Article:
What is Freemasonry?
Freemasonry is one of the world’s oldest secular fraternities with some 35,000 members in Ireland and around 4 million members worldwide. It is a society concerned with moral and spiritual values. Its members are taught these precepts by a series of ancient forms, using the customs and tools of the stonemason as allegorical guides.
Freemasonry and Religion
Freemasonry is not a religion, or a combination of religions, nor is it a substitute for religion. It expects its members to adhere to their own faith, and it does not permit discussion on religious matters at Masonic meetings and gatherings.
A Freemason is encouraged firstly to do his duty to his God through his faith and religious practice, and secondly to his neighbour through charity, tolerance and service. These ideas are not exclusively Masonic, but are universally acceptable, and Freemasons are expected to follow them.
The Three Great Principles
Freemasons are expected to adhere to three principles:
Every true Freemason will show tolerance and respect for the opinions of others and behave with kindness and understanding to his fellow creatures.
Freemasons are taught to practice charity, and to care, not only for their own members, but for the community as a whole, by both charitable giving, and by voluntary effort.
Freemasonry strives for truth and requires high moral standards of its members.
Freemasonry has been concerned from its earliest days with the care of orphans, the sick and the aged. This work continues today, and in recent times substantial sums have been donated to both Masonic and non-Masonic charities. This trend is firmly established and will continue.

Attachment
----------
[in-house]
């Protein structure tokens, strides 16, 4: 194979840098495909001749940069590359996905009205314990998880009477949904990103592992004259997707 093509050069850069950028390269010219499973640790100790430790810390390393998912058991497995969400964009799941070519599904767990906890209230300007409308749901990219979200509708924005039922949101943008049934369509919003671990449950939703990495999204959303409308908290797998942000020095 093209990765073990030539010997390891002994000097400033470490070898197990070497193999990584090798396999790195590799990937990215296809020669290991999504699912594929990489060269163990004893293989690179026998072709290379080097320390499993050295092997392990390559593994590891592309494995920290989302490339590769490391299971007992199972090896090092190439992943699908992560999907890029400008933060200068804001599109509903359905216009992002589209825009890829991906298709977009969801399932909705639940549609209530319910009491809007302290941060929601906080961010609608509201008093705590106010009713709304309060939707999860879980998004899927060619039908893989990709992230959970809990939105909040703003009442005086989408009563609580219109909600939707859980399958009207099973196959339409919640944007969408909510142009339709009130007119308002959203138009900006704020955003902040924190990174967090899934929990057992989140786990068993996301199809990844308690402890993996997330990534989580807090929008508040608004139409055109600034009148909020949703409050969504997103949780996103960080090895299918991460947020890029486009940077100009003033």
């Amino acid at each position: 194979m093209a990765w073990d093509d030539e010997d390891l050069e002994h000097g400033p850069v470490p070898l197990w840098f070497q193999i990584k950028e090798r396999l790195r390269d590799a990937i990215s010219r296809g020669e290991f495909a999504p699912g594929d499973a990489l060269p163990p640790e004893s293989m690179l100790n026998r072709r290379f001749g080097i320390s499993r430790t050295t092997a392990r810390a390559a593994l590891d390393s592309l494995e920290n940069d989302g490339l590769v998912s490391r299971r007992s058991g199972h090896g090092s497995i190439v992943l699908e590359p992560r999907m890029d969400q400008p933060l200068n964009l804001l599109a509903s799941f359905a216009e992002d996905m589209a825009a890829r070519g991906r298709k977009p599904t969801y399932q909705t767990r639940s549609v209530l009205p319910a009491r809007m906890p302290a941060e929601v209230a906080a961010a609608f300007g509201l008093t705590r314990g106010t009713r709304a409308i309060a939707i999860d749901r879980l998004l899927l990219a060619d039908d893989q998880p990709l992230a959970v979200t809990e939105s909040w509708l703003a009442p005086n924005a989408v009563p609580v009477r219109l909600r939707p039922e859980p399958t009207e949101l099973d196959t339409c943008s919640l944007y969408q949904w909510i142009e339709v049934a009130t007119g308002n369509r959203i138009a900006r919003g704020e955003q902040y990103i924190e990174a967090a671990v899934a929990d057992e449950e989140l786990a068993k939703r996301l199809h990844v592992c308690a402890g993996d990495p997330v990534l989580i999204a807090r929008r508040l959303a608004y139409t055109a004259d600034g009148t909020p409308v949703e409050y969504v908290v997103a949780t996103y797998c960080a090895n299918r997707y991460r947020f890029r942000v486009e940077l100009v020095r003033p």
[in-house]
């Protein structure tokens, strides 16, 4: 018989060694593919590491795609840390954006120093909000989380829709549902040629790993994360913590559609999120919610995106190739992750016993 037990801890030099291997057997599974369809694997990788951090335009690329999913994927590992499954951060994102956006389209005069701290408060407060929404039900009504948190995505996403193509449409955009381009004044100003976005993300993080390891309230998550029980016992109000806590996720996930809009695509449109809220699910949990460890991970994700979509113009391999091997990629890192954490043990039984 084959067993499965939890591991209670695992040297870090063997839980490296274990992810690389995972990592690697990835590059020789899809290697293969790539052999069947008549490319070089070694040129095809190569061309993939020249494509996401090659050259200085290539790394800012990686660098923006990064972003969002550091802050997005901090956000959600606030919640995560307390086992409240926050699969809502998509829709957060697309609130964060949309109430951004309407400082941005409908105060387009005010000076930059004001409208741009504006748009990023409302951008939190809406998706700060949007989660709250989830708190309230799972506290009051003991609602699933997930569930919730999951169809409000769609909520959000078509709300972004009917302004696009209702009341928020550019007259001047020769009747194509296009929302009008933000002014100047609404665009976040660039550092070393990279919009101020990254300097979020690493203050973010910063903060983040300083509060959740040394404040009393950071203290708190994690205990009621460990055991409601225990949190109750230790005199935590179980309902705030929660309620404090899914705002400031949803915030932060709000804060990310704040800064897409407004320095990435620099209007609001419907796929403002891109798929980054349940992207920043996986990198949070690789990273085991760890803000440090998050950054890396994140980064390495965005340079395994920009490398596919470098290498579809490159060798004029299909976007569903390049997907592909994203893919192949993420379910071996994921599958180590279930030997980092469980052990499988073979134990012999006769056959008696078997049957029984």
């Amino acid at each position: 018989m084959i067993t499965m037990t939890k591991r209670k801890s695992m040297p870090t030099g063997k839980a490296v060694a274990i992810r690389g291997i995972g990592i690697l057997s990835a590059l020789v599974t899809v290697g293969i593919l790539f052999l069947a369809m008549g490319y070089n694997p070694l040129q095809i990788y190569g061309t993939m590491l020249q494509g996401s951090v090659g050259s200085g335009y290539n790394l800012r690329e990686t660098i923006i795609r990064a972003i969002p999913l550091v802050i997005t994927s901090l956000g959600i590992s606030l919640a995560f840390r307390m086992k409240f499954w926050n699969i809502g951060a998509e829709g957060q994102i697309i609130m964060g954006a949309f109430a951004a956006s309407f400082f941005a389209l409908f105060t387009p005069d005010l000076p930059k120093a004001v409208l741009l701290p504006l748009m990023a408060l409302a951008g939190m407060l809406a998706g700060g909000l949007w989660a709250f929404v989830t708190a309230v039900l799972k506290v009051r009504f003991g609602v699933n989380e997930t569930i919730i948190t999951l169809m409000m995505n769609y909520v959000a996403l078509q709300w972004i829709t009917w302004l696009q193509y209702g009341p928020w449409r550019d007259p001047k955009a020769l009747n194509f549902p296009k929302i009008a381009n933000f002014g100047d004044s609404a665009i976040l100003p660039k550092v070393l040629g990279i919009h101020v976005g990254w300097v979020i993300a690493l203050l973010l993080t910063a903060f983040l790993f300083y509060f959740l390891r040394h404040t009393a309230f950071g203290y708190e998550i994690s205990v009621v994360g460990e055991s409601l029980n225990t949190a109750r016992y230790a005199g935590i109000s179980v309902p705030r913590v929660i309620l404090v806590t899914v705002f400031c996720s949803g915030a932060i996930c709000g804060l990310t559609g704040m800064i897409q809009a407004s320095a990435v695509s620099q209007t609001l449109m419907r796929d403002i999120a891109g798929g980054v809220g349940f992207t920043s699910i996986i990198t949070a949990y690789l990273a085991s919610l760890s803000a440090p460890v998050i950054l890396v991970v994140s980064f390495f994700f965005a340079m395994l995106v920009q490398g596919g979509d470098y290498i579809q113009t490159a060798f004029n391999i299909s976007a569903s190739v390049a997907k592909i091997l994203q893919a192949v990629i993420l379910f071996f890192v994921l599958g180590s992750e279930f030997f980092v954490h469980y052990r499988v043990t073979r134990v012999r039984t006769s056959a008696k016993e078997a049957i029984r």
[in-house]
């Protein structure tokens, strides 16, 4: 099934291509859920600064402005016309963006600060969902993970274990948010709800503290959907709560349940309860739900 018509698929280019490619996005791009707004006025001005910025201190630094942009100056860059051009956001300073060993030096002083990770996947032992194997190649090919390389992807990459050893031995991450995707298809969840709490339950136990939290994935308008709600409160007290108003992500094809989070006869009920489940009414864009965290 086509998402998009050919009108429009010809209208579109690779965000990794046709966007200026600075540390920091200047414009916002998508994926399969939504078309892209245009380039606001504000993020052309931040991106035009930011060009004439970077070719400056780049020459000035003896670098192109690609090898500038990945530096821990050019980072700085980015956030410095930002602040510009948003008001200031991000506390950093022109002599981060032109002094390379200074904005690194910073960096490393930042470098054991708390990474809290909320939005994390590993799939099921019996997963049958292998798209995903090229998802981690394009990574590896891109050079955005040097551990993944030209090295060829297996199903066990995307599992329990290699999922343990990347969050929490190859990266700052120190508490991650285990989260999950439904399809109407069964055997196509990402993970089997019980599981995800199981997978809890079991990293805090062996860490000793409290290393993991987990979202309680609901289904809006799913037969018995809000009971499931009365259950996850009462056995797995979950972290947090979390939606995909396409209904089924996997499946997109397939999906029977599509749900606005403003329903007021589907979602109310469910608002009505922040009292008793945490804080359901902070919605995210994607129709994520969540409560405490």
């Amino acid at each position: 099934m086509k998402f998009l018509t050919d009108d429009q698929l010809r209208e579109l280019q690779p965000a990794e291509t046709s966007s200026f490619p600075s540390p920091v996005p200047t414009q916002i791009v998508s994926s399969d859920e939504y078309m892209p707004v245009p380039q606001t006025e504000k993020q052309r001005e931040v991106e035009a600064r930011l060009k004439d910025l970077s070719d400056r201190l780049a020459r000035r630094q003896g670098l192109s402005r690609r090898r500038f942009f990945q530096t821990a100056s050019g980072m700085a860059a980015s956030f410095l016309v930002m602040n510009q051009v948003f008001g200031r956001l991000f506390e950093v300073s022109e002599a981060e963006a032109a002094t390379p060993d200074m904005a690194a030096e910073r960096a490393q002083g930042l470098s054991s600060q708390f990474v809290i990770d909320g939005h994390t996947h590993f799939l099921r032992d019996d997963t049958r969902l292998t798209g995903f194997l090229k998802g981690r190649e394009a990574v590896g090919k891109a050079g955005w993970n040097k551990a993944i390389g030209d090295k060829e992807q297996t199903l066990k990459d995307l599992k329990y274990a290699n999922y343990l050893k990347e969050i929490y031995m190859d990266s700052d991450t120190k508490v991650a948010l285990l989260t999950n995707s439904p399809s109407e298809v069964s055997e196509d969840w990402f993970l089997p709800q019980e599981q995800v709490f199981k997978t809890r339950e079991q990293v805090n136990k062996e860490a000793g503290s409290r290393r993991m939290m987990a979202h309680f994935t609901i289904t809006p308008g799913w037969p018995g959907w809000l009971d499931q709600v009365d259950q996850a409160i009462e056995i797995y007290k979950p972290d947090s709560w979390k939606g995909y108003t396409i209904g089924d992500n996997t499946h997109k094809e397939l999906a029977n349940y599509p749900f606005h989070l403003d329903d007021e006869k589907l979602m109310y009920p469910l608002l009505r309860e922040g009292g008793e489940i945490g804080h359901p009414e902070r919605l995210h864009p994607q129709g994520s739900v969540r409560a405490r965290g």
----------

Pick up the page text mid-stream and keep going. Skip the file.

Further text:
Freemasonry and Society
Freemasonry demands that its members abide by the laws of the country in which they work and live. Its principles do not in any way conflict with members’ duties as citizens, but should rather encourage and support members in fulfilling their public and private responsibilities. Whenever we dine or celebrate in Munster, the first toast of the evening is always to: ‘The President of Ireland
The use by a Freemason of his membership to promote his business, professional, or personal interests is forbidden. A Mason’s duty as a citizen must always prevail over any obligation to other Freemasons, and any attempt to shield a Freemason who has acted dishonourably or unlawfully is strictly forbidden.
Freemasonry and Politics
Freemasonry is non-political, and any discussion of politics at Masonic meetings and gatherings is forbidden.
The Essential Qualification for Membership
The essential qualification for admission is belief in a Supreme Being. Membership is open to men of integrity from any race or religion that can fulfil this essential qualification.